Fineman: Inside the Hillary Veepstakes

Sen. Evan Bayh of Indiana is a practical, clear-eyed sort—and a shrewd politician. Last year, he took a close look at the industrial-strength campaign machinery Sen. Hillary Clinton was assembling, and wisely decided to take a pass on running for president. Those same good instincts led him to endorse her candidacy the other week—just before the Clinton Coronation Parade stepped off in earnest.

Now, some caveats. I know that the first votes will not be cast for three more months. I know that anything could happen and probably will; it almost always does in politics. I know that I am writing my first iteration of this inevitable story at a ridiculously early point in the cycle.

But I also know that men—Bayh is one of them—are already lining up for the supporting role of a lifetime: third (vice presidential) wheel in the Clinton campaign. The angling has begun.

Whom would Hillary (and Bill) choose to be their running mate should she win the nomination?

Here's an admittedly way-too-early rundown of some possibilities:

Evan Bayh. He won't help his party's nominee carry a state; if Indiana goes Democratic in 2008, then the election's a landslide of epic proportions. What Bayh does bring is a low-key centrism on budgetary matters; a deep, and rather hawkish, knowledge of foreign policy; and an utter absence of excitement. If Bill and Hill are too exciting for their own good, Bayh would be a calming counterweight. Bill is an open admirer, appreciating Bayh's skill at surviving in a Red State; the Clinton and Bayh camps are close. Top Clinton fund-raiser Nancy Jacobson worked for Bayh; so did her husband, Clinton pollster Mark Penn. And Bayh has been "pre-vetted"; he was a possible running mate for Al Gore in 2000.

Tom Vilsack. When I saw the former governor of Iowa in Des Moines the other week, he was frank about his ambition to be part of the Clinton team in some capacity. The job he wants is veep. Like Bayh, he's already had the political colonoscopy, in this case one administered by the John Kerry team that was considering him for running mate in 2004. Unlike Bayh, Vilsack probably does bring, or help bring, a specific state: Iowa, which went narrowly for President Bush in 2004. It's a must-win for the Democrats, and Vilsack remains a highly respected figure there. Known as a mild-mannered, decent type (it's Iowa, after all), Vilsack has tried to show that he is nasty enough for the big-time presidential campaign battles, uncharacteristically attacking Rudy Giuliani's personal life. That drew a mild public (but I doubt private) rebuke from Hillary.

Bill Richardson. He's busy running his own campaign now, of course, but in the event he doesn't make it, the governor of New Mexico would almost surely bring along his own state, which also narrowly went to Bush in 2004, if he joined the Democratic ticket. More important, he would be a regional ambassador in the Southwest—the new fault line in the Electoral College map—and in ethnic terms to the nation's Hispanics. Much depends on Hillary's dealings with the antiwar movement. Richardson's insistence on the immediate withdrawal of all American troops from Iraq has won him a following. Will Hillary need to make sure that she doesn't face a third-party peace candidate? If so, Richardson could be her leftward link next fall.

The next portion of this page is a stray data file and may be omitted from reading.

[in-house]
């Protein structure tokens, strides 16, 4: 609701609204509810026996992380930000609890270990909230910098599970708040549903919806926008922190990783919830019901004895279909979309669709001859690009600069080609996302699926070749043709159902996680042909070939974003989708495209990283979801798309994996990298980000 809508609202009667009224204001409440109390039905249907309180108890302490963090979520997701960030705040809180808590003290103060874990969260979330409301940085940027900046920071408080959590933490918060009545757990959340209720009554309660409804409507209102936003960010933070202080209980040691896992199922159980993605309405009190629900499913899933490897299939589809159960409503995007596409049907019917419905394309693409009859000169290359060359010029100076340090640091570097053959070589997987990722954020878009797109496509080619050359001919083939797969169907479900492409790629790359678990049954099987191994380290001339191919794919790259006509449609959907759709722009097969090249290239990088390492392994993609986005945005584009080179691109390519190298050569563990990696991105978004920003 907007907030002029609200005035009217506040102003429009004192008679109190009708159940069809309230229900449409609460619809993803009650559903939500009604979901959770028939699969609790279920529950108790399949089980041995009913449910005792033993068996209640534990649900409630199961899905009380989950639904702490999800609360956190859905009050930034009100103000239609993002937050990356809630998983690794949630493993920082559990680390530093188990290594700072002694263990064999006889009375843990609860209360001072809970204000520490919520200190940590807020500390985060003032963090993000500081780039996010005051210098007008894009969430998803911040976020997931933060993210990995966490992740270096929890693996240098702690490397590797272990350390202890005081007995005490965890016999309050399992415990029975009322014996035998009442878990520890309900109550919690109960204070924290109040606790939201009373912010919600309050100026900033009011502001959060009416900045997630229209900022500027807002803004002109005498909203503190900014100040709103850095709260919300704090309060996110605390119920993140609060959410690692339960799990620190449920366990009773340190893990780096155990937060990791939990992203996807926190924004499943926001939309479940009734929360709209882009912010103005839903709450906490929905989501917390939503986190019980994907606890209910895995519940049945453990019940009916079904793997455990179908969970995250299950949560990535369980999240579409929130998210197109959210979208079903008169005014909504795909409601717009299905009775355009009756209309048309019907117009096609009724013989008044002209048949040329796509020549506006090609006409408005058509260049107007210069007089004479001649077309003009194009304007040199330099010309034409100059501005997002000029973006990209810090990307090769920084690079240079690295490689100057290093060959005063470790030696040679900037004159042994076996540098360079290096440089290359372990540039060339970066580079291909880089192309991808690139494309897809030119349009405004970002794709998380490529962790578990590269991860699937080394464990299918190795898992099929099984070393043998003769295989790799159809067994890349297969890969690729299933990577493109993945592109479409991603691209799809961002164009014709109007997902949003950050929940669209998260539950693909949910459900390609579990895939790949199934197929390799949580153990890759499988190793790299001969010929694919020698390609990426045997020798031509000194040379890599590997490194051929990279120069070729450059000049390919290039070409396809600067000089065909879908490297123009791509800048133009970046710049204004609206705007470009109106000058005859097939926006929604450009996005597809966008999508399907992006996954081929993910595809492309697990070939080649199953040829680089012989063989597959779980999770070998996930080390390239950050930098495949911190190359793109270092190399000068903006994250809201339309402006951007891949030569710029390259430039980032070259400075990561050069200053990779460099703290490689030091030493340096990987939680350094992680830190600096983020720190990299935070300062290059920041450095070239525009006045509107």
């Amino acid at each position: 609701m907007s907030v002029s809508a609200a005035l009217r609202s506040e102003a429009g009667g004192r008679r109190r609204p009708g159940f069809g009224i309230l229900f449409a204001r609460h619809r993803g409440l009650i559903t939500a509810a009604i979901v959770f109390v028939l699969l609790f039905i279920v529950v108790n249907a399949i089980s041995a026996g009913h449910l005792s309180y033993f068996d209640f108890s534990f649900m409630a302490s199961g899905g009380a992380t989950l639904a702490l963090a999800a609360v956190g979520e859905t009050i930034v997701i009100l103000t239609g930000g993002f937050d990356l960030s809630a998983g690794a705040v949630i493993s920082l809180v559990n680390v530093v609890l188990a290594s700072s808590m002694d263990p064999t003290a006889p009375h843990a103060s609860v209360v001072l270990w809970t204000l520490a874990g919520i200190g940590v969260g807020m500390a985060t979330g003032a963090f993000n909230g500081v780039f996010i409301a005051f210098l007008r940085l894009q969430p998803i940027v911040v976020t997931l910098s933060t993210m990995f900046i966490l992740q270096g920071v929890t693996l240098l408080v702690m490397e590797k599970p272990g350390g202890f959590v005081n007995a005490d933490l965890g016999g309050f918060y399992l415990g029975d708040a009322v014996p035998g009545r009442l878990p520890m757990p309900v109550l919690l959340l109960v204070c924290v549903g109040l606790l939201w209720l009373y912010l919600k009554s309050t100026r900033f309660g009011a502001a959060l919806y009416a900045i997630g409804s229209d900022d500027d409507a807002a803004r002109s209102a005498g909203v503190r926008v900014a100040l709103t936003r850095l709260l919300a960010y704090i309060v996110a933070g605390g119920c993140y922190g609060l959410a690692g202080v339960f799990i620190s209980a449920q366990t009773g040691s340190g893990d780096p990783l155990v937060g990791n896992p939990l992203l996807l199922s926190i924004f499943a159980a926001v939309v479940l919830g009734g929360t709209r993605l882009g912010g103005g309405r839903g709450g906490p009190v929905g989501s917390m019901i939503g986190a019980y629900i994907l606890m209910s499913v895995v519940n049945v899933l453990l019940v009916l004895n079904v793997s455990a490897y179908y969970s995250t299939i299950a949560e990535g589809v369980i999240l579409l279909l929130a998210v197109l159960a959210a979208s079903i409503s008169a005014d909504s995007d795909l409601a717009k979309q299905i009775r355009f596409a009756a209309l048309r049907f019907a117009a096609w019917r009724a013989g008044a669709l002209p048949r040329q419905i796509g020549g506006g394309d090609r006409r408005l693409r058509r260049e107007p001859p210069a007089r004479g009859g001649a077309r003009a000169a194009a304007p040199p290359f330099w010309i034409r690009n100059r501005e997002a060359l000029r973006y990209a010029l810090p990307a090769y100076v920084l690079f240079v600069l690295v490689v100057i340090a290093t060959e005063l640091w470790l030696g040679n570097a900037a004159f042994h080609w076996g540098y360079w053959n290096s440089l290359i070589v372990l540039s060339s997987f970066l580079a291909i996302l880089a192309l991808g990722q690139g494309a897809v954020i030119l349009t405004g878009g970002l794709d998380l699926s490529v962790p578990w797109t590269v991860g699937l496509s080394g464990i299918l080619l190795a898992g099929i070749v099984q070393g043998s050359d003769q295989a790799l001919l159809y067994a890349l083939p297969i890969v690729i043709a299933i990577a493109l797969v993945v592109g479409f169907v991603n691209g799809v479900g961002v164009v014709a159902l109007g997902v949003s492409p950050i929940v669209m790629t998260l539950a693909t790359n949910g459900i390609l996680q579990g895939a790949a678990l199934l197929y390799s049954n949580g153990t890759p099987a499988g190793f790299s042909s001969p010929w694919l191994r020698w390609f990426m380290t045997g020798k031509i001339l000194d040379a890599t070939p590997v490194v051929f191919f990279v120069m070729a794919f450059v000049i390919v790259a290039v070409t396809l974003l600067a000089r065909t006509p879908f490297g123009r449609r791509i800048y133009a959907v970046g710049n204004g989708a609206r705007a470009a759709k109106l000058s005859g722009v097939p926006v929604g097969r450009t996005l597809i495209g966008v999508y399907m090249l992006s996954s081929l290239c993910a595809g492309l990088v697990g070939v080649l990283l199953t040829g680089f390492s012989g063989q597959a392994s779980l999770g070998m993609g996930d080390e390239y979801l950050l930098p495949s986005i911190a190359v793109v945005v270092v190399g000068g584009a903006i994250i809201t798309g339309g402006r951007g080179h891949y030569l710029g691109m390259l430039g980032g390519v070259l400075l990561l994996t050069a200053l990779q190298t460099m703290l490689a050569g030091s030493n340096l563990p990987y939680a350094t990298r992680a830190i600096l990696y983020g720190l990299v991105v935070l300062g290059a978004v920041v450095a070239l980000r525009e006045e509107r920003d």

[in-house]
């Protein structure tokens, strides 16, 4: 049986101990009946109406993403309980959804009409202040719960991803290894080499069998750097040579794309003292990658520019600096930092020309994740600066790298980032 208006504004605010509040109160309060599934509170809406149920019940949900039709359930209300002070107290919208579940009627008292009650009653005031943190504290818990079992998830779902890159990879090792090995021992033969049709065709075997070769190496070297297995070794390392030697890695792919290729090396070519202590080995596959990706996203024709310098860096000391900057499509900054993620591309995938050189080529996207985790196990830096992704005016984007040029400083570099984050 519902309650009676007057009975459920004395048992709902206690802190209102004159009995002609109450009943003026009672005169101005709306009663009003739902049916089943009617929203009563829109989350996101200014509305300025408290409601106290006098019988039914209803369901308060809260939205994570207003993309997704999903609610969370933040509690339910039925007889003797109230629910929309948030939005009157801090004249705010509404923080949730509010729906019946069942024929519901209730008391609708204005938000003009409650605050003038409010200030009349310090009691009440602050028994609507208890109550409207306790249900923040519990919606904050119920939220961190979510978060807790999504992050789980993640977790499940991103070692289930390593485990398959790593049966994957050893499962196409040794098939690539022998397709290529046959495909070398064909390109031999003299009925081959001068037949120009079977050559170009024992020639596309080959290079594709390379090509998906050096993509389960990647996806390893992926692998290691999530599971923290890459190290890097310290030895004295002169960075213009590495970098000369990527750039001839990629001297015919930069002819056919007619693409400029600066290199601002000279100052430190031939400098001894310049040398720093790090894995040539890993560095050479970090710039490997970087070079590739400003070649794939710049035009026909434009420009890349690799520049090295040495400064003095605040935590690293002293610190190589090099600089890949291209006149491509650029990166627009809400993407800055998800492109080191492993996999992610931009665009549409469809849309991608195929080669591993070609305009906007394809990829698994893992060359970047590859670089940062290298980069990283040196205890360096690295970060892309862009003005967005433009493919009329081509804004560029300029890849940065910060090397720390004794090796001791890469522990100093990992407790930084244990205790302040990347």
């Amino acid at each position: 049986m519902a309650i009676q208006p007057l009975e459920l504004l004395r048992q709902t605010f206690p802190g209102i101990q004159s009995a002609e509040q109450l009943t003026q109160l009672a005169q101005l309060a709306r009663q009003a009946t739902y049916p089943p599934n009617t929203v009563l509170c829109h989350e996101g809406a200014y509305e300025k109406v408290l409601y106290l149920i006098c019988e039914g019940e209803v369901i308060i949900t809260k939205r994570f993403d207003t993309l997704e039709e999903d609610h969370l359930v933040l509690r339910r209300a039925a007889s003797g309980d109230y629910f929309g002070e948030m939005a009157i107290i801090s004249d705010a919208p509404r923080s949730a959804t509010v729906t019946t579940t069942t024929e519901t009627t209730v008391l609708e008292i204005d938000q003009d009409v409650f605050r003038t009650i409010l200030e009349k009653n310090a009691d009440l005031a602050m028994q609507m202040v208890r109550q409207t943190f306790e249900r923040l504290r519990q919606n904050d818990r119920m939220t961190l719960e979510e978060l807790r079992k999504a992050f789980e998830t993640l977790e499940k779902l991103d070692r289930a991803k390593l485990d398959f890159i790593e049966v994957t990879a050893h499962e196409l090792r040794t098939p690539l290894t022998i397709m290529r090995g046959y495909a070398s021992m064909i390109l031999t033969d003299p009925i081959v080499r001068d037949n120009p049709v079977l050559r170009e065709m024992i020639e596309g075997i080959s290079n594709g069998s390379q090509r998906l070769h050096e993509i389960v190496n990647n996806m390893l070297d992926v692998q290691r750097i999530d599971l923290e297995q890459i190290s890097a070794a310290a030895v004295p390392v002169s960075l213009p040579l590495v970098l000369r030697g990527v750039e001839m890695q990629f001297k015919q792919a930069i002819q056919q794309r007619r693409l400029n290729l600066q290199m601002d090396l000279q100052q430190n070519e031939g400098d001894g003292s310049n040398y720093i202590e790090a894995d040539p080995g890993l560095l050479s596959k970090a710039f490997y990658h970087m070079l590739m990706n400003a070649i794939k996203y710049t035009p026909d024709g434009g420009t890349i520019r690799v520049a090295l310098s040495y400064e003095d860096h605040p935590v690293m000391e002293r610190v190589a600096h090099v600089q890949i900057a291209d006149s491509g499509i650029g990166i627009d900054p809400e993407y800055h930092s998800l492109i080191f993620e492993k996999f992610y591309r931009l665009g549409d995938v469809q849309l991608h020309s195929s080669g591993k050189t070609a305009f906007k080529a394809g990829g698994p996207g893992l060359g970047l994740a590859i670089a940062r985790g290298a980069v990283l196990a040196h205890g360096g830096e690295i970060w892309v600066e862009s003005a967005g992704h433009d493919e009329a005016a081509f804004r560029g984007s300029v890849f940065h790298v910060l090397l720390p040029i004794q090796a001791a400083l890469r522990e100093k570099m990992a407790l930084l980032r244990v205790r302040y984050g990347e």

Ken Salazar. If Hispanics are crucial (and they are), and if the Southwest is crucial (and it is), then Hillary could turn to the Colorado senator—especially since his state, which went for Bush, is likely to be another crucial Electoral College battleground. Salazar's Hispanic background is a plus in the region. A lawyer and former state attorney general, he is well-liked but has little foreign-policy experience. On the other hand, Dick Cheney and Donald Rumsfeld gave experience a bad name. He has Clinton operational ties, too: Hillary's advertising guru, Mandy Grunwald, also works for Salazar.

Phil Bredesen. He is another well-regarded governor, from a Southern state—Tennessee—that the Clintons would love to force the GOP to defend. Bredesen is not a scintillating figure (again, the Clintons can take care of that on their own), but he is a hands-on, experienced executive with a good track record on jobs, education, health care and fighting drug abuse. He grew up in rural New York state, as it happens, but managed to win re-election in the Volunteer State last year with nearly 70 percent of the vote.

James Webb. The Virginia senator may be a little too colorful for his own good, but he is sitting in a state that Democrats think they have a chance to crack in 2008—and the other Virginian who might be a good fit, former governor Mark Warner, is running for the U.S. Senate. Webb's military bona fides are unassailable, of course, as a Vietnam Vet and former Navy secretary—and Hillary may need that kind of help.

Brian Schweitzer. The governor of Montana may seem like an obscure figure from an obscure corner of the country, but in Democratic circles he is very highly regarded. Montana is not in play—and it has only three electoral votes—but we are talking here of something else. The idea of picking someone from way outside the Beltway, geographically and spiritually, could be appealing to the ultimate insiders, the Clintons. Plus Schweitzer is no hayseed; his ideas on energy and resources are cutting-edge. He is a rancher type who is refreshingly free of cant—and "can't."

John Edwards. Been there, done that, and won't be interested. Neither will the Clintons, after things get as nasty as I expect they soon will in the nomination race. Edwards, who has fallen off the pace in fund-raising and has had to accept federal money, will have to start attacking Clinton aggressively if he wants to stay in the race.

Barack Obama. The man most likely to make me deeply regret having written this column.